15. In the case of Shah Hamidullah v. Raja Ram Gupta, (ILR 1960-2 All 822) a Division Bench of this Court while interpreting Clause (iv) of Rule 49 observed that 'there can be no doubt that the intention of the framers of Clause (iv) of Rule 49 was to prevent appeals being made to the electors on a communal or caste basis'. The democratic structure of Town Area Committee is based on a secular pattern and no person who desires to represent the electorate in the management of the affairs of the Committee is permitted by law to seek election by appealing to the sectarian bias of the voters because by such canvassing he is likely to induce the Voters to exercise their franchise on a criterion not envisaged by law. In a social order free from religious bias the purpose of the joint-electorate system is to elect representatives who are free from such bias and do not canvass for votes or contest the election by creating a sectarian ,bias in the electorate.
16. The learned counsel for the second respondent then argued that the interpretation given by the two Division Benches of this Court in C. M. Writ No. 1137 of 1966 (All) and in the case of Shah Hamidullah v. Raia Ram Gupta, reported in ILR (1960) 2 All 822 to the meaning of the Word 'sect' in Clause (iv) of Rule 49 is not correct. According to him it only means a sub-division of the Muslims. His submission is that it has been used in respect of the Muslim as 'caste' and 'sub-caste' have been used in respect of Hindus. We do not see any justification for the placing of this interpretation on the word 'sect' in Clause (iv) of Rule 49. The word 'sect' has both a wider and narrower meaning. It is defined in Shorter Oxford English Dictionary as follows:--
'A religious following; adherence to a particular religious teacher or faith, especially a body of persons who unite in holding certain views differing from those of others who are accounted to be of the same religion -- In modern use commonly applied to a separately organized religious body having its distinctive name and its own places of worship; a 'denomination''.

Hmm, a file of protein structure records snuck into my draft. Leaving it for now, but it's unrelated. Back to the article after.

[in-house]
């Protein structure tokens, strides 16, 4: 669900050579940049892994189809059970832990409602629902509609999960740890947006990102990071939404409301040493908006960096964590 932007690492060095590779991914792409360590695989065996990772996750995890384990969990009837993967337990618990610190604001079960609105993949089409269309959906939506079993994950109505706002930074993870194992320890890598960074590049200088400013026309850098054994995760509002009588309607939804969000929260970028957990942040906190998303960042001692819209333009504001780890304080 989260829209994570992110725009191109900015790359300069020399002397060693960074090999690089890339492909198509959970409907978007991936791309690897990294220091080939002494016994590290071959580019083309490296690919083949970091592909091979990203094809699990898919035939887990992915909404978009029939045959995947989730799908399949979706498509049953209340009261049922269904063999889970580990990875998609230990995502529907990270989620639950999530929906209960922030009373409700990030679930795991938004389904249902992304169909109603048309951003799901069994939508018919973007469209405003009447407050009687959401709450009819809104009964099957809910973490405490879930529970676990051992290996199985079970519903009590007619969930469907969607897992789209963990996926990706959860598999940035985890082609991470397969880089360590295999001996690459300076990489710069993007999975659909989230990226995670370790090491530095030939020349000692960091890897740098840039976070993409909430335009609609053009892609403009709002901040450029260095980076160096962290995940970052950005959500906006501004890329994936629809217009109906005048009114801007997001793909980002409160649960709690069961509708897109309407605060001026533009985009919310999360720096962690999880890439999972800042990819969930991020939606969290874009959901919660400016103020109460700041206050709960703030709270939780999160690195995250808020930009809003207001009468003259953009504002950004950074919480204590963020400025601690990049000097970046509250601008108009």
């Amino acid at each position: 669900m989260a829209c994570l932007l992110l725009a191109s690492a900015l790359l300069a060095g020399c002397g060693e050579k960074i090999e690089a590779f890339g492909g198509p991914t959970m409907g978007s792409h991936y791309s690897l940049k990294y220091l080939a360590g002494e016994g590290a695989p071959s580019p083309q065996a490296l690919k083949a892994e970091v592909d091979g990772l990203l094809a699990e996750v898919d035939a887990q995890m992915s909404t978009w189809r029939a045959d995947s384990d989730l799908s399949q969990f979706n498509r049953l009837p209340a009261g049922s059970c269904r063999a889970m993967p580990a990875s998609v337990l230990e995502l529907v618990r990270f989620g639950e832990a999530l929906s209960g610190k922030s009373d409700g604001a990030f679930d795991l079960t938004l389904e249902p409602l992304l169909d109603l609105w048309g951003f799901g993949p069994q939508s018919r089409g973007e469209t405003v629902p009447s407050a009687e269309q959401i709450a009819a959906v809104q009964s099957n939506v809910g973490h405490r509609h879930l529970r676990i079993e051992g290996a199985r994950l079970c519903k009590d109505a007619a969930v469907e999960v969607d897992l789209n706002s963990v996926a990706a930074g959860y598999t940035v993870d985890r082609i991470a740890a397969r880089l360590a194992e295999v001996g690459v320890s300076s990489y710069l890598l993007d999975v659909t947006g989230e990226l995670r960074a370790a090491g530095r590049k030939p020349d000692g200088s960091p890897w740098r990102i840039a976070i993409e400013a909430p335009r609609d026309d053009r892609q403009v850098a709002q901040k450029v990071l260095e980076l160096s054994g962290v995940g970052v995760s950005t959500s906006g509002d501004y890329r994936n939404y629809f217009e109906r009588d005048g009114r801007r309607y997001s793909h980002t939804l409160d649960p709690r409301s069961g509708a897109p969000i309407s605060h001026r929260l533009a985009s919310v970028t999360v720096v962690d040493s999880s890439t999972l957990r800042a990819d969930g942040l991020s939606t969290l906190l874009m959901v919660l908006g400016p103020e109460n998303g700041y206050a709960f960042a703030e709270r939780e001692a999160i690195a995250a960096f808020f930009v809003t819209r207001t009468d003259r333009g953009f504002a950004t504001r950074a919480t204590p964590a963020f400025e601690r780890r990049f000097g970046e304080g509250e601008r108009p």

17. In the case reported in ILR (1960) 2 All 822 a Division Bench of this Court took the view that the intention of the State Government in framing CL (iv) of Rule 49 was that the word 'sect' should convey the wider of the two meanings. We respectfully agree with that view in so far it holds that 'sect' conveys the wider meaning. We, however, think it will convey the intention of the legislature more fully if it is assigned both the alternative meanings. The rule makes it a corrupt practice for a person to canvass for votes on the ground both of 'sect' as used to represent a religious denomination and also to represent a sub-division of that reUgious community or section of the electorate. From the definition of the words 'minority community' given in the Town Areas Act it is clear that the framers of the law meant to refer to religious denominations also as sects. The inducing or attempting to induce any voter to give or to refrain from giving vote in favour of any candidate on ground of a religion and community will, therefore, amount to a corrupt practice.
18. The Election Tribunal had framed issue No. 3 as follows:--
'Whether the respondent No. 1 through himself, his workers, agents and supporters canvassed for votes on the ground of religion and community? The effect?'
19. It gave a finding in the following words:--
'In my opinion, he (the petitioner) has succeeded in proving his allegations with regard to what transpired after the Friday prayers in the Thateron-wali Masjid and statement of P. W. 23 proves that respondent No. 1 and his supporters have as against the petitioner canvassed for the votes of about 50 to 60 Muslim voters on the ground of religion and community'.
20. We think that on this finding the Election Tribunal was bound under law to hold that Habibullah the second respondent, had committed a corrupt practice within the meaning of Clause (iv) of Rule 49 and his election was liable to be questioned under Rule 48 and the Election Tribunal committed a manifest error of law in holding that it was not a corrupt practice within the meaning of Rule 49 (iv).
21. In the result the petition succeeds and is allowed. Let a writ in the nature of certiorari be issued to quash the judgment of the Election Tribunal dated 1-11-1966, passed in Election Petition No. 2 of 1965 between Hari Ram and Habibullah and another. The Election Tribunal will now decide the Election Petition in accordance with law and in the light of the observations made above. The petition is allowed, but in the circumstances of the case the parties will bear their own costs.